Tag Archives: short films

Could you make a prize-winning war movie?

Damn This War! (Alfred Machin, 1914)
Damn The War! (Alfred Machin, 1914)

Film festivals, especially those that come with competitions attached, are a great way for beginner film-makers to get started on a career behind the camera. If there were a silent film blogging festival I would be on it like a car bonnet.

One particular event that may be of interest to Silent Londoners is the Imperial War Museum Short Film Festival. Why? First because the prizes are pretty impressive, and second because there is a special award for the best use of Imperial War Museum archive footage. There is a third reason, perhaps, which is that this year I am going to be one of the judges.

The IWM has a strong track record of promoting and restoring silent film material, from glossy productions like the DVD release of The Battle of the Somme (1916) to presenting packages of archive film at festivals such as The British Silent Film Festival. No doubt you are familiar with their work.

The Battles of Coronel and Falkland Islands (1927)
The Battles of Coronel and Falkland Islands (1927)

The deadline for entry to the festival is 30 September, so there is just about enough time to enter. Films must not be longer than 30 minutes each and the fee is precisely zero pence, so why not?

The science bit:

  • The festival will take place at IWM London in 2016 and will showcase imaginative and challenging films inspired by IWM’s collections and the course, cause and consequences of armed conflict.
  • The two categories for submission are Documentary and Creative Response and prizes will be awarded for the Best Documentary, Best Creative Response, Best Use of IWM Archive Material, Best Student Film and the Winner of the Audience Vote. Films should be 30 minutes or less and it’s free to enter.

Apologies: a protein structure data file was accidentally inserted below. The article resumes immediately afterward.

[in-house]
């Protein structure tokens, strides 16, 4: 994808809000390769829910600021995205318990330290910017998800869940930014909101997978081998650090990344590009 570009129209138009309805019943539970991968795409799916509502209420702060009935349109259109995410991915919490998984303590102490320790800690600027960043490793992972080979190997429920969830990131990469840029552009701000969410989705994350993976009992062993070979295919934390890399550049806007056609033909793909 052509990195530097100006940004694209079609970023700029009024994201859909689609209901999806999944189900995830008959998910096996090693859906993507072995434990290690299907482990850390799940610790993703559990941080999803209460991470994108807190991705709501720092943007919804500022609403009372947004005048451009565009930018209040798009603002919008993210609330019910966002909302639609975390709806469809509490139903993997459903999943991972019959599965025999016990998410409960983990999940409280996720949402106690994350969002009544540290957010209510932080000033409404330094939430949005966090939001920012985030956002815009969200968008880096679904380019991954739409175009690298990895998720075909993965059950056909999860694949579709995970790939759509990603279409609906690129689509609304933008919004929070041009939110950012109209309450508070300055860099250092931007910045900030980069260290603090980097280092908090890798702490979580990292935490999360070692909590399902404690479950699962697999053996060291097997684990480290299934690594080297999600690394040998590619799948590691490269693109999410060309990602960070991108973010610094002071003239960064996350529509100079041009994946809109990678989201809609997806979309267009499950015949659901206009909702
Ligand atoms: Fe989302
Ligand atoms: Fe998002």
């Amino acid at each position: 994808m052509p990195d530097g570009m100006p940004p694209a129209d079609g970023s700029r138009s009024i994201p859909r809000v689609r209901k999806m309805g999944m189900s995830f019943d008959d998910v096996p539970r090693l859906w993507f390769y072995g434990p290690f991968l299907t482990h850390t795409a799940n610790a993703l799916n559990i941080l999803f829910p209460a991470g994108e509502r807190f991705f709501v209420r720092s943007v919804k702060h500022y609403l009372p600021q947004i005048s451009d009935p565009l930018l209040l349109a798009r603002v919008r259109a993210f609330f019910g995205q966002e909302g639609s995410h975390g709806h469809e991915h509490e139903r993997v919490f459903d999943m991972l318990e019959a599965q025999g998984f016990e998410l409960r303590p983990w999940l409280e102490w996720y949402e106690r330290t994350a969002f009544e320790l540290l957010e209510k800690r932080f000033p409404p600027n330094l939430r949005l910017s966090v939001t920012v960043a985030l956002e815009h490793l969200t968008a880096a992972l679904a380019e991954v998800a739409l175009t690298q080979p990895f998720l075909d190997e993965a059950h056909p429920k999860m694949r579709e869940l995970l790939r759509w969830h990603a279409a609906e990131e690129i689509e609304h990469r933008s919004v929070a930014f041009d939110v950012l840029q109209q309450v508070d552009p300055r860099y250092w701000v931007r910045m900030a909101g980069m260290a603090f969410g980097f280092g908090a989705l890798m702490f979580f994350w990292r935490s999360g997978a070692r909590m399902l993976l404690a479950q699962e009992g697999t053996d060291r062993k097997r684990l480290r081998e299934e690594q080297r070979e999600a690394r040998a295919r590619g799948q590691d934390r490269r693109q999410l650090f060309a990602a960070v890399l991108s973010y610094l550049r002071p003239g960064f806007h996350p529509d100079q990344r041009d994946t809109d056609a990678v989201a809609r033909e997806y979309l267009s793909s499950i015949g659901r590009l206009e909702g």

• Prizes include a Student Internship with October Films and £5,000 worth of archive and restoration work with Prime Focus.
  • The deadline is 30 September 2015. Details for entering can be found here.
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The 10 best short films for silent cinema novices

Silents by numbers

This is a guest post for Silent London by Kelly Robinson, and the first in a new series of posts bringing you very personal top 10s from silent cinema experts and enthusiasts.

From a programming point of view, it’s always good to have a few shorts up your sleeve: either to accompany a feature or to make up a shorts programme, which are always a good way to introduce new audiences to silent film. I’m trying to write short screenplays at the moment and I’m inspired by these film-makers, several of whom spent the majority of their careers working on shorts.


How to be an American Citizen (Alice Guy-Blaché, 1912)

Made in the US by Solax, film pioneer Alice Guy-Blaché’s production company, this is such a brilliant darkly anarchic comedy. View the version on the Retour de Flamme (06) disc by Lobster Films for one of the most inspired accompaniments to a silent film.

Ménilmontant (Dimitri Kirsanoff, 1926)

Breathtakingly stylish (talk about Eisenstein’s “kino fist”!) but also heartbreakingly moving, this is avant-garde cinema of the 1920s at its most profound. The scene on the bench is as poignant as anything by Chaplin or more recent master Krzysztof Kieslowski. Unforgettable.

Kid Auto Races (1914)
Charlie Chaplin in Kid Auto Races (1914)

Kid Auto Races (Henry Lehrman, 1914)

Chaplin’s Keystone films are sometimes written off as unsophisticated fare, preceding a more nuanced approach to style and content at later studios. However, Chaplin’s performance here is pure clown, and shows why contemporary audiences immediately wanted more, more, more of “The Little Fellow”.

Leave 'em Laughing (1928)
Leave ’em Laughing (1928)

Leave ’em Laughing (Clyde Bruckman, 1928)

I just have to think about the final sequence of the Laurel and Hardy classic and I start chuckling madly to myself.

Daisy Doodad’s Dial (Florence Turner, 1914)

“The Vitagraph Girl” pulls a face at being one of the first screen stars.

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